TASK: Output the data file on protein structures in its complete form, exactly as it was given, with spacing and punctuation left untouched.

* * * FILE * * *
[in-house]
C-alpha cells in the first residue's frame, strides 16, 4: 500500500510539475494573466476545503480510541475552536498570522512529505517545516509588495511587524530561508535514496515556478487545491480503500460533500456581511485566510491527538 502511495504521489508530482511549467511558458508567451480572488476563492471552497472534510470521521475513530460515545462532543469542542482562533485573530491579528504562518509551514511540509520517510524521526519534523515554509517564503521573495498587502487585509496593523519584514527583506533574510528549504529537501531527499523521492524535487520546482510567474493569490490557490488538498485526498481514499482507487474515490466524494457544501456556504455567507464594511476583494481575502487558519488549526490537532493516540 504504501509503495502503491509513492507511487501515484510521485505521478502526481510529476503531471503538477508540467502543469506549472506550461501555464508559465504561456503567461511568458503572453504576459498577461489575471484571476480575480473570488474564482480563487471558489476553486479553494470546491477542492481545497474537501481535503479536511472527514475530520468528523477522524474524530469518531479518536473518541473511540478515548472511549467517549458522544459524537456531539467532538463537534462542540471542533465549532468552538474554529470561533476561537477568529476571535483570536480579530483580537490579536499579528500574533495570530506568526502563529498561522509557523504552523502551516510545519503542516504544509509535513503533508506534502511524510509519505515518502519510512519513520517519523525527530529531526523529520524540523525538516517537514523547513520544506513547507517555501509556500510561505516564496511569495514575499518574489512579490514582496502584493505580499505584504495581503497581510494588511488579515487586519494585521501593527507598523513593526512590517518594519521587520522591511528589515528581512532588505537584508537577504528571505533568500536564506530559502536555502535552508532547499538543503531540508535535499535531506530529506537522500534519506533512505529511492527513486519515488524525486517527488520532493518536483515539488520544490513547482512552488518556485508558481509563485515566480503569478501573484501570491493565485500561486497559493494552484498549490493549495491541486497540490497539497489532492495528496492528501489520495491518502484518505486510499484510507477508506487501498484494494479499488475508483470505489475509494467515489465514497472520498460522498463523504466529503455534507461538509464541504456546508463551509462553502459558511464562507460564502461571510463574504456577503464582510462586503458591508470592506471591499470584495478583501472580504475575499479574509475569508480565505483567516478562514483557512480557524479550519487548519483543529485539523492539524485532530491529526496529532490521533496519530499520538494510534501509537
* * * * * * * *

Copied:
[in-house]
C-alpha cells in the first residue's frame, strides 16, 4: 500500500510539475494573466476545503480510541475552536498570522512529505517545516509588495511587524530561508535514496515556478487545491480503500460533500456581511485566510491527538 502511495504521489508530482511549467511558458508567451480572488476563492471552497472534510470521521475513530460515545462532543469542542482562533485573530491579528504562518509551514511540509520517510524521526519534523515554509517564503521573495498587502487585509496593523519584514527583506533574510528549504529537501531527499523521492524535487520546482510567474493569490490557490488538498485526498481514499482507487474515490466524494457544501456556504455567507464594511476583494481575502487558519488549526490537532493516540 504504501509503495502503491509513492507511487501515484510521485505521478502526481510529476503531471503538477508540467502543469506549472506550461501555464508559465504561456503567461511568458503572453504576459498577461489575471484571476480575480473570488474564482480563487471558489476553486479553494470546491477542492481545497474537501481535503479536511472527514475530520468528523477522524474524530469518531479518536473518541473511540478515548472511549467517549458522544459524537456531539467532538463537534462542540471542533465549532468552538474554529470561533476561537477568529476571535483570536480579530483580537490579536499579528500574533495570530506568526502563529498561522509557523504552523502551516510545519503542516504544509509535513503533508506534502511524510509519505515518502519510512519513520517519523525527530529531526523529520524540523525538516517537514523547513520544506513547507517555501509556500510561505516564496511569495514575499518574489512579490514582496502584493505580499505584504495581503497581510494588511488579515487586519494585521501593527507598523513593526512590517518594519521587520522591511528589515528581512532588505537584508537577504528571505533568500536564506530559502536555502535552508532547499538543503531540508535535499535531506530529506537522500534519506533512505529511492527513486519515488524525486517527488520532493518536483515539488520544490513547482512552488518556485508558481509563485515566480503569478501573484501570491493565485500561486497559493494552484498549490493549495491541486497540490497539497489532492495528496492528501489520495491518502484518505486510499484510507477508506487501498484494494479499488475508483470505489475509494467515489465514497472520498460522498463523504466529503455534507461538509464541504456546508463551509462553502459558511464562507460564502461571510463574504456577503464582510462586503458591508470592506471591499470584495478583501472580504475575499479574509475569508480565505483567516478562514483557512480557524479550519487548519483543529485539523492539524485532530491529526496529532490521533496519530499520538494510534501509537